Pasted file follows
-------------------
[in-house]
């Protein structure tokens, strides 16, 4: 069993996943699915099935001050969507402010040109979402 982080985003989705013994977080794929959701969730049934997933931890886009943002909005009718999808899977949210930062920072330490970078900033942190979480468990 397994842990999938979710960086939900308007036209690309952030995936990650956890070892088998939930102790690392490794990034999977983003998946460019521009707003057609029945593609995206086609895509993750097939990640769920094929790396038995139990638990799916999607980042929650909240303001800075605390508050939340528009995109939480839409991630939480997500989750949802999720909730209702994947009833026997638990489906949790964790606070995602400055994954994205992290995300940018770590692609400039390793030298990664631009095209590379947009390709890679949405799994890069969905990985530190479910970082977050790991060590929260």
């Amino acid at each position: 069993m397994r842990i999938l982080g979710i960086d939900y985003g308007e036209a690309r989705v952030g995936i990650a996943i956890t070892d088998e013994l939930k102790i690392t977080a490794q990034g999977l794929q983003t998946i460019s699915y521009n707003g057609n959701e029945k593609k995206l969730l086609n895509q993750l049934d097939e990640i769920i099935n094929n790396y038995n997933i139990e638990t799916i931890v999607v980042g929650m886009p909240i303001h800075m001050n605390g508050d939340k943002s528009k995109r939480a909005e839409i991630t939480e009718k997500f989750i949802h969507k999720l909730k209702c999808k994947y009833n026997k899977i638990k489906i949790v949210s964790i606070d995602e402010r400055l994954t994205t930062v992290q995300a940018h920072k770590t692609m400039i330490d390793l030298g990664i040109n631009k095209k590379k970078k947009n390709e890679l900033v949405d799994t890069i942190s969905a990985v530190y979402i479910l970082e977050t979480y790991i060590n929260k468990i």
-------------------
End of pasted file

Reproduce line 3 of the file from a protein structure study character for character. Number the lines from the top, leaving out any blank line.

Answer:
């Amino acid at each position: 069993m397994r842990i999938l982080g979710i960086d939900y985003g308007e036209a690309r989705v952030g995936i990650a996943i956890t070892d088998e013994l939930k102790i690392t977080a490794q990034g999977l794929q983003t998946i460019s699915y521009n707003g057609n959701e029945k593609k995206l969730l086609n895509q993750l049934d097939e990640i769920i099935n094929n790396y038995n997933i139990e638990t799916i931890v999607v980042g929650m886009p909240i303001h800075m001050n605390g508050d939340k943002s528009k995109r939480a909005e839409i991630t939480e009718k997500f989750i949802h969507k999720l909730k209702c999808k994947y009833n026997k899977i638990k489906i949790v949210s964790i606070d995602e402010r400055l994954t994205t930062v992290q995300a940018h920072k770590t692609m400039i330490d390793l030298g990664i040109n631009k095209k590379k970078k947009n390709e890679l900033v949405d799994t890069i942190s969905a990985v530190y979402i479910l970082e977050t979480y790991i060590n929260k468990i």